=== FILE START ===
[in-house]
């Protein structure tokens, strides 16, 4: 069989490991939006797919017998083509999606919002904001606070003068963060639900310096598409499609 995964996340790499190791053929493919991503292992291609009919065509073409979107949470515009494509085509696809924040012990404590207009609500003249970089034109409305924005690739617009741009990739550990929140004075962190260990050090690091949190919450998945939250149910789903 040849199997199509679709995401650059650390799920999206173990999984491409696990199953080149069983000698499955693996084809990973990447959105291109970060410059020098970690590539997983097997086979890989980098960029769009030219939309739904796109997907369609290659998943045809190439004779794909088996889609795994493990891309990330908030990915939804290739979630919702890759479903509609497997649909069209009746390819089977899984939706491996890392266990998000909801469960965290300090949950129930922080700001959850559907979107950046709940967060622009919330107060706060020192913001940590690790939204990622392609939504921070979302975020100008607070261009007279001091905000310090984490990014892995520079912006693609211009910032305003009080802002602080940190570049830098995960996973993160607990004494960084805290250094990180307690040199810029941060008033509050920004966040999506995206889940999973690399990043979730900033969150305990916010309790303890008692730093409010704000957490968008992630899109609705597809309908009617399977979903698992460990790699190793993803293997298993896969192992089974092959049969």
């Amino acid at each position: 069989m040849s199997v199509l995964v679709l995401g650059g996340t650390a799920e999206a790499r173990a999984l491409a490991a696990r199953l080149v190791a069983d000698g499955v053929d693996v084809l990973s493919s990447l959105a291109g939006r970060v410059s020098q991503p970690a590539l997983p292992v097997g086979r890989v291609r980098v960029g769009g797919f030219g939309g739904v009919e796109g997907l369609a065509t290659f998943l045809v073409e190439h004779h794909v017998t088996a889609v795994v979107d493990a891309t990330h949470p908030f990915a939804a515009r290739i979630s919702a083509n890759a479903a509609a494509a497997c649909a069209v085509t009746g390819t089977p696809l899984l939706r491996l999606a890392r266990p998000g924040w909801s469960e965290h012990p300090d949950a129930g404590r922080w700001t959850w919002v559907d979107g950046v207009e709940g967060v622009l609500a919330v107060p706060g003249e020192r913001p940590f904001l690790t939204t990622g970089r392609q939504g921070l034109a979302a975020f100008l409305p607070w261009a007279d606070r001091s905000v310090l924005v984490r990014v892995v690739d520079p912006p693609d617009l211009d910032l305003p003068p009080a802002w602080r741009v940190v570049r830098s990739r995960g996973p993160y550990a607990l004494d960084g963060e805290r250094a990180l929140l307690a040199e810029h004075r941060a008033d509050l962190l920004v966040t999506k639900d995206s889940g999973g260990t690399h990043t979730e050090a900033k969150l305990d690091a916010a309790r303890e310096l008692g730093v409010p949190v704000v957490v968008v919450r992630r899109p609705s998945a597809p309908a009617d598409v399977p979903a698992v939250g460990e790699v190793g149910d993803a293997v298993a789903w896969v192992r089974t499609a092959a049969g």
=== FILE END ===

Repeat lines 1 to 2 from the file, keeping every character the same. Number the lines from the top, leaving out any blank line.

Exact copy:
[in-house]
């Protein structure tokens, strides 16, 4: 069989490991939006797919017998083509999606919002904001606070003068963060639900310096598409499609 995964996340790499190791053929493919991503292992291609009919065509073409979107949470515009494509085509696809924040012990404590207009609500003249970089034109409305924005690739617009741009990739550990929140004075962190260990050090690091949190919450998945939250149910789903 040849199997199509679709995401650059650390799920999206173990999984491409696990199953080149069983000698499955693996084809990973990447959105291109970060410059020098970690590539997983097997086979890989980098960029769009030219939309739904796109997907369609290659998943045809190439004779794909088996889609795994493990891309990330908030990915939804290739979630919702890759479903509609497997649909069209009746390819089977899984939706491996890392266990998000909801469960965290300090949950129930922080700001959850559907979107950046709940967060622009919330107060706060020192913001940590690790939204990622392609939504921070979302975020100008607070261009007279001091905000310090984490990014892995520079912006693609211009910032305003009080802002602080940190570049830098995960996973993160607990004494960084805290250094990180307690040199810029941060008033509050920004966040999506995206889940999973690399990043979730900033969150305990916010309790303890008692730093409010704000957490968008992630899109609705597809309908009617399977979903698992460990790699190793993803293997298993896969192992089974092959049969």